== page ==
More than 60 countries along these routes have now signed on to projects or shown interest in doing so. The BRI is a way to maximise the impact of China's contribution to the global infrastructure gap, develop new investment opportunities, cultivate export markets, and boost domestic consumption and incomes.
With the world's largest online community (~850 million), China's internet penetration hit 61.2% in mid 2019. Mobile phone users made up 99.1% of the nation's total netizens.
China's broad and diverse mobile ecosystem has had a profound impact on consumers, businesses and society as a whole, with consumers adopting a 'mobile-first' approach in their daily lives.
At the end of 2018, 77% of total connections used 4G, but China is aiming to be part of the first wave of 5G commercialisation and successfully rolled out its 5G network in October 2019.
It initially launched in major cities such as Beijing, Shanghai, Guangzhou and Hangzhou, but is now available to consumers in 50 cities. It's estimated that by the end of 2020, China will have 110 million 5G users (about 7% of the population).
High-speed rail (HSR) in China has developed rapidly since 2008 when the country's service began operating. The government has subsequently put into operation more than 25,000km of dedicated high-speed railway lines.
By 2025, the network is expected to reach 38,000km and far exceed the total HSR lines operating in the rest of the world. The expansion of coverage has improved the accessibility of different regions and cities and led to the formation of megacities across China surrounded by a cluster of provincial cities. China's HSR now carries more than twice as many passengers as its domestic airlines. Learn more here.
Visas and immigration
As a foreign citizen, unless you fall into a visa-exempt category, you will need to apply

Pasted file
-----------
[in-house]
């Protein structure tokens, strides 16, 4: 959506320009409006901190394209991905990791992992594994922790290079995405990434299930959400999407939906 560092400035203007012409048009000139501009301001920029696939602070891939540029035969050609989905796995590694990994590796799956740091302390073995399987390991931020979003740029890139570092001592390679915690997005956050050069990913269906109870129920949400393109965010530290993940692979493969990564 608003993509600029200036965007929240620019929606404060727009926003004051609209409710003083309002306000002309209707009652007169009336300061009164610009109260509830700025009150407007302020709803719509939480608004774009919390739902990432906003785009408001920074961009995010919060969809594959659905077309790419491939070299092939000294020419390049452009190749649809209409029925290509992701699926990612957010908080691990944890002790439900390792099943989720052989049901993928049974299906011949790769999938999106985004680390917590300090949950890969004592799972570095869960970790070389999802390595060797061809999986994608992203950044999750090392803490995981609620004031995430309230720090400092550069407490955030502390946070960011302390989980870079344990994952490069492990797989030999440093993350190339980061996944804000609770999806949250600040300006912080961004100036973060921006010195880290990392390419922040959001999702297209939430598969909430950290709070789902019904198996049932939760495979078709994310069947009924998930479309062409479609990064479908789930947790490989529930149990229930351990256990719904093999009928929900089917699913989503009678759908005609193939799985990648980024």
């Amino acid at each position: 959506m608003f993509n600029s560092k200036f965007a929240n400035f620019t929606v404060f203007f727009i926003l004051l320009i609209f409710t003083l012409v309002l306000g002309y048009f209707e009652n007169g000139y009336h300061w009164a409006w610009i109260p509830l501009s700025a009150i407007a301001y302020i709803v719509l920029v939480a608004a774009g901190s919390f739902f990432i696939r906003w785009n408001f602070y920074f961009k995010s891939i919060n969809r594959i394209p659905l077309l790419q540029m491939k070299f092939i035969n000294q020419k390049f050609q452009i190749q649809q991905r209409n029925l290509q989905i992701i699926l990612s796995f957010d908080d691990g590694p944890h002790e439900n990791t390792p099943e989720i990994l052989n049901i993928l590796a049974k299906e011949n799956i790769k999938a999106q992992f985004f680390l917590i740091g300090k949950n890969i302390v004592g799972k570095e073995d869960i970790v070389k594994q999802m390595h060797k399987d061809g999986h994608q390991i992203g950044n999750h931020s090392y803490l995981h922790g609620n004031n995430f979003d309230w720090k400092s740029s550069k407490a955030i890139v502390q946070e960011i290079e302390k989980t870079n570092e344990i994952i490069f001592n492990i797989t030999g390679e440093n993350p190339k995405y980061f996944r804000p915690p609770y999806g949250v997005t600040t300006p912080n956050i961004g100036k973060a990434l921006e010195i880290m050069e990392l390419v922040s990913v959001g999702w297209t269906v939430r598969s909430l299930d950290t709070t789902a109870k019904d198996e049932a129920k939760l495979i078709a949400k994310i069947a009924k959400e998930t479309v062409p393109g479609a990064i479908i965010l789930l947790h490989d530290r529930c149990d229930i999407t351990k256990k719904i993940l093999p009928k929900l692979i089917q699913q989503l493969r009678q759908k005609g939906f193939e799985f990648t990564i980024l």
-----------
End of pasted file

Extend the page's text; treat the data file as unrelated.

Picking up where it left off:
for and obtain the appropriate visas before entering Mainland China. To obtain a business visa, you will need:
A valid passport with at least six months' validity remaining
A recent colour headshot attached to the typed application form
A business invitation letter issued by a trade fair, a Chinese business/trade partner, or an authorised Chinese institute. The letter must include the applicant's full name, birth date and passport number, details of the person issuing the invitation (name, contact details, signature, official stamp), and details of the purpose, arrival/departure dates and locations of the business visit.
Find out about visa costs and processing times via the China Embassy.
Wellington: Embassy of the People's Republic of China
Auckland: Consulate-General of the People's Republic of China
Christchurch: Consulate-General of the People's Republic of China
The currency used in mainland China is the Yuan Renminbi. China is rapidly moving towards a cashless society with Alipay and WeChat Pay the main payment methods used by people of all ages. International credit cards such as Visa and MasterCard are only accepted at large shopping malls, brand chain stores, and some hotels and tourist spots.
The ATMs of banks such as Bank of China, China Merchant Bank and the Industrial and Commercial Bank of China accept international cards and dispense Chinese currency. Note that different banks have different daily maximum withdrawal limits from ATMs.
There are seven official public holidays in Mainland China:
Spring Festival (incorporates Chinese New Year and lasts around two weeks). Based on the lunar calendar, it falls in mid-January to mid-February, depending on the year.
International Labour Day (1 May)
Chinese National Day (a week-long holiday beginning 1 October)
During the Spring Festival and National Day holidays, much of China shuts down and the transportation networks are overloaded with people heading home or back to work.